With an estimated 270,000 Cambodians entering the job market annually, many people are unable to obtain employment within the nation. Limited access to jobs and resources forces over 50,000 Cambodians to search for employment in neighboring countries each year. Drawn to the prospect of making a better life for their family these migrant workers jump at the chance to gain decent wages. For women these jobs usually include household labor positions, which is alluring for women without a significant amount of experience or education.
Workers are often lured in under false pretenses; promised ideal working conditions, regular pay, and the chance of bettering their quality of life, all which seem more than desirable. Agencies along with individuals claim to be qualified to help make arrangements and work to recruit employees. Driven by financial gains these recruiters work to intrigue candidates to apply for jobs often using false information or failing to disclose relevant information.
In order to be considered for these jobs workers are often forced to pay application fees and medical exams. Under the impression that they will be compensated by their wages, many go along with this system. However, upon arrival they quickly realize that they have been scammed. Some employees face extremely harsh conditions. Long hours, no adequate rest time, and little to no pay make these migrant workers trapped. Organizations or personal employers will often withhold the employee’s passport and cut off contact with the employee’s family.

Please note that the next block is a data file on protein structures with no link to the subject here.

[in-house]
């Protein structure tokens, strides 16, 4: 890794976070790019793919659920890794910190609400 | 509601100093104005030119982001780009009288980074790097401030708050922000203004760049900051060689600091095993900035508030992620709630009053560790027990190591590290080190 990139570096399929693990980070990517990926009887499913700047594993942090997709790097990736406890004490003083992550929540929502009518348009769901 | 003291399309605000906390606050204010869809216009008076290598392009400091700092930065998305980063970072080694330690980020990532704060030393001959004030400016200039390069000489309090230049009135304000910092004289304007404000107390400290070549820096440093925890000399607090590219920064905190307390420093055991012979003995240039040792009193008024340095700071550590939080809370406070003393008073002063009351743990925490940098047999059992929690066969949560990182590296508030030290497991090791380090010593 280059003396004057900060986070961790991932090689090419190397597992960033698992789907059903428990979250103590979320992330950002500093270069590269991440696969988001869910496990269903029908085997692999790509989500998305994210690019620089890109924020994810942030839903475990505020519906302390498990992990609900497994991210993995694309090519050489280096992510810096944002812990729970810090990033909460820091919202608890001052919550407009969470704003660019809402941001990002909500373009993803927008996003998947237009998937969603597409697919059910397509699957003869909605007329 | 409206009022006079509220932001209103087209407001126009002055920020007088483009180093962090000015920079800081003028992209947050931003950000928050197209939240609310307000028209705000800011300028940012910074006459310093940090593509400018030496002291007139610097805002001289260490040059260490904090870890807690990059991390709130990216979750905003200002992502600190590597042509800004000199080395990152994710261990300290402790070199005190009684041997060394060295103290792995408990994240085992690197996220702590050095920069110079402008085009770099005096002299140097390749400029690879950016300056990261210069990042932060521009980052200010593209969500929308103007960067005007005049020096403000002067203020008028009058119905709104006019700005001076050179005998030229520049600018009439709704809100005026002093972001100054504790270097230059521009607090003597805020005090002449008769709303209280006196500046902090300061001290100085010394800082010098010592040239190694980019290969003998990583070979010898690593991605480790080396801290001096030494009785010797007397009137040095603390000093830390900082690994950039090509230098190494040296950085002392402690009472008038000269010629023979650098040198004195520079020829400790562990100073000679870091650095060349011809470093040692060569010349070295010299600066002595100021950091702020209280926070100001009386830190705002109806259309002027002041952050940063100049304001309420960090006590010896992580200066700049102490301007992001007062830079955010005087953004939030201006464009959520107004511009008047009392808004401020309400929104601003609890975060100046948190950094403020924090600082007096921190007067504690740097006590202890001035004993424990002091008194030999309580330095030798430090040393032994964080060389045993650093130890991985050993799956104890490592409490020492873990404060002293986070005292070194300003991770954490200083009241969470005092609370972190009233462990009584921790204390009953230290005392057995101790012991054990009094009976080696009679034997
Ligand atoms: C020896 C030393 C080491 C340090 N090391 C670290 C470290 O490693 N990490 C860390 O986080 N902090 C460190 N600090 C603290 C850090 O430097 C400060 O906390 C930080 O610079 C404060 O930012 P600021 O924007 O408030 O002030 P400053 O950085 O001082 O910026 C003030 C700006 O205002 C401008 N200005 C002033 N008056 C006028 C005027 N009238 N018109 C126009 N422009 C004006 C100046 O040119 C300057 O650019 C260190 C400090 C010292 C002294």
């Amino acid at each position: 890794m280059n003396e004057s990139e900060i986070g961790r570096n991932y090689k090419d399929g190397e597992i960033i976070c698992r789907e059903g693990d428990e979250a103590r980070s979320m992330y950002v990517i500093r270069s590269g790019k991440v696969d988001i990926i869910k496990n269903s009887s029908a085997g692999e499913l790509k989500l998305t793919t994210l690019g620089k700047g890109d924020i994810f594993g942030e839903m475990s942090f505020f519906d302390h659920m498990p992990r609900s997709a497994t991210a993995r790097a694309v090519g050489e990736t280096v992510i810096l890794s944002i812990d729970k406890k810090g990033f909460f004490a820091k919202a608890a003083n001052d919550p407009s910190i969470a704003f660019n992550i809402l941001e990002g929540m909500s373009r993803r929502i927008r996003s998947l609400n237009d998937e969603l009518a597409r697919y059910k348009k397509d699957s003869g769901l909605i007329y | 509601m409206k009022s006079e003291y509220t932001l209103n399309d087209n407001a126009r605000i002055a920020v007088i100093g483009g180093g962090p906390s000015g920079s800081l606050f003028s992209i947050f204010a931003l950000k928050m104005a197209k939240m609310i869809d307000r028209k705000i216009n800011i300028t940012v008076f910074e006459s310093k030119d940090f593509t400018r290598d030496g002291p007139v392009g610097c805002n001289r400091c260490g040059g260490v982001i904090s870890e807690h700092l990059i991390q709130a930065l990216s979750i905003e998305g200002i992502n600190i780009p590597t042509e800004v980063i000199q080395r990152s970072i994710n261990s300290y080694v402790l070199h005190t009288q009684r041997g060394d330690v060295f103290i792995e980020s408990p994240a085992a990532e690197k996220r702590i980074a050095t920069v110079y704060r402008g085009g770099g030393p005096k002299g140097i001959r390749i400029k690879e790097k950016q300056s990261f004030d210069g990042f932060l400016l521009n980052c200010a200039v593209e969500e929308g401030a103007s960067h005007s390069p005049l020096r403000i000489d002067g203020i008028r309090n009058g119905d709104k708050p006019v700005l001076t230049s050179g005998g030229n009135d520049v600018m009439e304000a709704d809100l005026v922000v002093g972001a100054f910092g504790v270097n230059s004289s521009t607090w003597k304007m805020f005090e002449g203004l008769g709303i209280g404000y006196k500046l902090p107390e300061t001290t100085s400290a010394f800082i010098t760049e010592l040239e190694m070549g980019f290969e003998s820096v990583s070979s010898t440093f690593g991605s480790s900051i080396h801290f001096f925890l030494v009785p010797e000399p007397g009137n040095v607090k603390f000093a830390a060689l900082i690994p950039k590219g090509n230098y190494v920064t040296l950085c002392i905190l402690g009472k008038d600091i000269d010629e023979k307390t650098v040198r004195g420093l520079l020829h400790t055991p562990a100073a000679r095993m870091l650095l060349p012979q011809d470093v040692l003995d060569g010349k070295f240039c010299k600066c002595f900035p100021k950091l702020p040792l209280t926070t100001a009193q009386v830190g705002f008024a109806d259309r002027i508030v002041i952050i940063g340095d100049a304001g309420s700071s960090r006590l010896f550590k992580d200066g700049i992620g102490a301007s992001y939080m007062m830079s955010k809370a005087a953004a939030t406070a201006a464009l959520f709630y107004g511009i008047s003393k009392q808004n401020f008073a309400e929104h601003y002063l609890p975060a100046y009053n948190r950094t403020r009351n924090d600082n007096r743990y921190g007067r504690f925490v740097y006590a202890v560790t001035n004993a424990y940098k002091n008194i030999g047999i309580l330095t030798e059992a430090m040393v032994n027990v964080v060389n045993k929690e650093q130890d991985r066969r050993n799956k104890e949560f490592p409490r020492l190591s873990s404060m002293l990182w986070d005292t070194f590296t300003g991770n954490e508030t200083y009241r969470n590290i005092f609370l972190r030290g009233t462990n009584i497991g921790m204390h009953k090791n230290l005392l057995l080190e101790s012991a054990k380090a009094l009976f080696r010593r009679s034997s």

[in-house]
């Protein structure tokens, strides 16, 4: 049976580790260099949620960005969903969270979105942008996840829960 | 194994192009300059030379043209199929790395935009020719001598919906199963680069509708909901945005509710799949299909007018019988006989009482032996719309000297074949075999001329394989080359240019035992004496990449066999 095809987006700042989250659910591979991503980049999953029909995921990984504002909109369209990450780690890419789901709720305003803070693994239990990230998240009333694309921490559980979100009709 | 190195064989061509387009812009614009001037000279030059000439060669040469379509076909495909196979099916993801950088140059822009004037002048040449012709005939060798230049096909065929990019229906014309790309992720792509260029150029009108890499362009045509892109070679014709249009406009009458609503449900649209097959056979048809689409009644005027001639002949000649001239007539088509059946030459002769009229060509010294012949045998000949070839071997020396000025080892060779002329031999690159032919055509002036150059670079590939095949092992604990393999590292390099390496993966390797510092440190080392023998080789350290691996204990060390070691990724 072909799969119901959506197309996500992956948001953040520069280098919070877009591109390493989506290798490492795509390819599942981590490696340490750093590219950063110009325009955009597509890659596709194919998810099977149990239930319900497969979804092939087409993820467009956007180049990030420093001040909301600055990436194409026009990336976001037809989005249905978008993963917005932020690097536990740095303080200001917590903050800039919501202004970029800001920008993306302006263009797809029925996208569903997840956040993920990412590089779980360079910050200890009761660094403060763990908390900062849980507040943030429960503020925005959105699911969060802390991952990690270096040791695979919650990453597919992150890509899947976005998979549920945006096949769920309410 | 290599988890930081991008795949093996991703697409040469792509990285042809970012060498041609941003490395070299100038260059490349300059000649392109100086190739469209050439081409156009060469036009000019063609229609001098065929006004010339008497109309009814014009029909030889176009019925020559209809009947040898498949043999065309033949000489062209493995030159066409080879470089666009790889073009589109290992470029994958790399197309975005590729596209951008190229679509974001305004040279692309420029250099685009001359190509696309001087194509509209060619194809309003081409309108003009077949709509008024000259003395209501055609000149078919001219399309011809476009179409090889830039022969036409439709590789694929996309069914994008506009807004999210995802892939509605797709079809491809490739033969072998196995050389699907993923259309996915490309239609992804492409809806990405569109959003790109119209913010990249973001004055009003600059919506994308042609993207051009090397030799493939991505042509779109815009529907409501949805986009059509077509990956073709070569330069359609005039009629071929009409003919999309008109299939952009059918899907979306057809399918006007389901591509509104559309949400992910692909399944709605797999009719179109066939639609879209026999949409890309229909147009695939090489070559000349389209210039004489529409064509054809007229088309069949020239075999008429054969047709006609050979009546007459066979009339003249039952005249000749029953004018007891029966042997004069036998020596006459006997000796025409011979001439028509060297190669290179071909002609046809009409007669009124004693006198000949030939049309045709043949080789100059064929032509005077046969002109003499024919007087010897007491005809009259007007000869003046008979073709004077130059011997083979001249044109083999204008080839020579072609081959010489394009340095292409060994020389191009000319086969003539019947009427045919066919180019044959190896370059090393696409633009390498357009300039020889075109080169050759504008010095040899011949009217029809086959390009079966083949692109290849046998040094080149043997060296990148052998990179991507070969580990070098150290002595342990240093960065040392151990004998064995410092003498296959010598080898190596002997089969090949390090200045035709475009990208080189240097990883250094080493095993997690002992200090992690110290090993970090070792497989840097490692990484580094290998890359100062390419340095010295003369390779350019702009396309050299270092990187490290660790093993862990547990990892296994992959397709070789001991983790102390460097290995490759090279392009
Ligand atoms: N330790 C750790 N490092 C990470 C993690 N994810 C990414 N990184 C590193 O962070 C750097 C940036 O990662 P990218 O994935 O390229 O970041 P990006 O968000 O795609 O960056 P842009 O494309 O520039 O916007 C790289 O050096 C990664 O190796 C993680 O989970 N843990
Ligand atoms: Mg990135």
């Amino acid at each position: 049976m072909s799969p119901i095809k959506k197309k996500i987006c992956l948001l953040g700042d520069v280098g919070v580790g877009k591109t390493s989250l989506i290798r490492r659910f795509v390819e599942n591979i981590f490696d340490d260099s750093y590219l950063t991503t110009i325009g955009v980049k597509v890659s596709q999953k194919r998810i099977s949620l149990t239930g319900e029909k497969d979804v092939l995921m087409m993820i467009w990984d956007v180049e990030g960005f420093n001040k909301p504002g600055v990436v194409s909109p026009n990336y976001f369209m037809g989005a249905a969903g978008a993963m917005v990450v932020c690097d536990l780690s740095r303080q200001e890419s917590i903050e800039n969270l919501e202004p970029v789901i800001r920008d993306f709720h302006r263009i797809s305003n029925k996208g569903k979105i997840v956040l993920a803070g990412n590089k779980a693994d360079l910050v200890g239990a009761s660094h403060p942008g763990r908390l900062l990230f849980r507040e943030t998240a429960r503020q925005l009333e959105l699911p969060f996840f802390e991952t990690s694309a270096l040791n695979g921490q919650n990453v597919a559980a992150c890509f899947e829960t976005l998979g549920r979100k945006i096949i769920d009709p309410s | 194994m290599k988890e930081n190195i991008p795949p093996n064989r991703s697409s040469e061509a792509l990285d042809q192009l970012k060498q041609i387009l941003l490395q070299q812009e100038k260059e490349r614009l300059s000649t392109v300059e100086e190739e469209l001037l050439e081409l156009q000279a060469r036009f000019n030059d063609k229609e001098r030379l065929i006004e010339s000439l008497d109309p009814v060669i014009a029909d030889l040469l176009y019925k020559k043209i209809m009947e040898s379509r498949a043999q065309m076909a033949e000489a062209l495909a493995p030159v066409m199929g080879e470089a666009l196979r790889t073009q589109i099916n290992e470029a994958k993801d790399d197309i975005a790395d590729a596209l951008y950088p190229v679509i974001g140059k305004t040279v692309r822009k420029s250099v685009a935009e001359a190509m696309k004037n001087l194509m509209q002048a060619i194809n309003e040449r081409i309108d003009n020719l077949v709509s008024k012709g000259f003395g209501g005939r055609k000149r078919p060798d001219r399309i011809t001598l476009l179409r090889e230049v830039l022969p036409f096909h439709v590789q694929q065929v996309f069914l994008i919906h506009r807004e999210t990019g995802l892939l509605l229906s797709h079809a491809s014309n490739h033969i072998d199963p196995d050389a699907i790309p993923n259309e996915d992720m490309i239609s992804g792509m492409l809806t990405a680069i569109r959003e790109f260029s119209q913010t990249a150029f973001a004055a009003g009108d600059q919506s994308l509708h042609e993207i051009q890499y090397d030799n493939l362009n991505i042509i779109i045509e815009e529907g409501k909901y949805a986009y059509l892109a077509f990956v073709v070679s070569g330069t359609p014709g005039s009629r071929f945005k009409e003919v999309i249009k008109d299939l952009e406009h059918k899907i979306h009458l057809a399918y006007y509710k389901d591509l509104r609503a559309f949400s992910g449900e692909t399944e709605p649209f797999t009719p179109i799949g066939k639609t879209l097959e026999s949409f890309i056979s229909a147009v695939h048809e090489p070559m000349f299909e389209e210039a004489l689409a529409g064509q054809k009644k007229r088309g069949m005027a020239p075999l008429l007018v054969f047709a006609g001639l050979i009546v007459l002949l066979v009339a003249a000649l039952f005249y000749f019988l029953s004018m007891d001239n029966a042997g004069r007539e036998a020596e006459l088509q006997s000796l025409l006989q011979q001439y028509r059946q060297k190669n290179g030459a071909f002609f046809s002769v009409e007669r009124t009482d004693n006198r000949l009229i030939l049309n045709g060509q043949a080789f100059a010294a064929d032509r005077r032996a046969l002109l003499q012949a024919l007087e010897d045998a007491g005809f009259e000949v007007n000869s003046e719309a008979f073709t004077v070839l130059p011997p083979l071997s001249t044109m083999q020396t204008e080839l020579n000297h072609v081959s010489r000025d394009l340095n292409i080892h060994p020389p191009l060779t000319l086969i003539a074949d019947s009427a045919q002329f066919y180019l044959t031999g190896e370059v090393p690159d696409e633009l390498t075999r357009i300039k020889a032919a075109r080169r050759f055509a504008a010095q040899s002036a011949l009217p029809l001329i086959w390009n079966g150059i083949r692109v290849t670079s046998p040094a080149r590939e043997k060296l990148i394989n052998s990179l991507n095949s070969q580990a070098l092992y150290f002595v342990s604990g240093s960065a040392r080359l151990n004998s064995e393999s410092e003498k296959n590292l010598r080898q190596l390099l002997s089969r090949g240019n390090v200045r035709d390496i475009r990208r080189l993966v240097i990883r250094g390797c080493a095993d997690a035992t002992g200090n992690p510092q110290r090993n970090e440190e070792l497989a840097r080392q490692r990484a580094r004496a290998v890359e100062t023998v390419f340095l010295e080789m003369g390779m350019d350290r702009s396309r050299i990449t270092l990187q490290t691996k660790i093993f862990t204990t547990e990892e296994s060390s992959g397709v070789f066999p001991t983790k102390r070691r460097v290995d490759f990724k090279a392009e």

Few laws have been established by local and national government to help regulate and control the number of migrant workers, but lax enforcement leads to many irregularities. Recent work on updating Sub-Decree-190, which focuses on “The Management of Sending Cambodian Workers Abroad Through Private Recruitment Agencies”, has been taken place with local Human Rights Organizations. These illegally recruit women, accept false identification to allow minors to work, and eventually promote the abuse of these workers.
With increasing numbers of women making the choice to become migrant workers, Strey Khmer is working to help educate women about the risks associated with this choice. The key to preventing women from getting trapped in compromising situations is ensuring they are aware of their rights and the resources available to them while they are employed abroad. By collaborating with organizations in Cambodia as well as Malaysia (a country frequented by Khmer Migrant Workers) SK is developing curriculum to help educate women about how the migrant system, policies, and helping to inform them of conditions and resources they can access while abroad. Combined with legislative reform attempts by NGOs, we believe there is a chance to help positively impact women who make the choice to work abroad.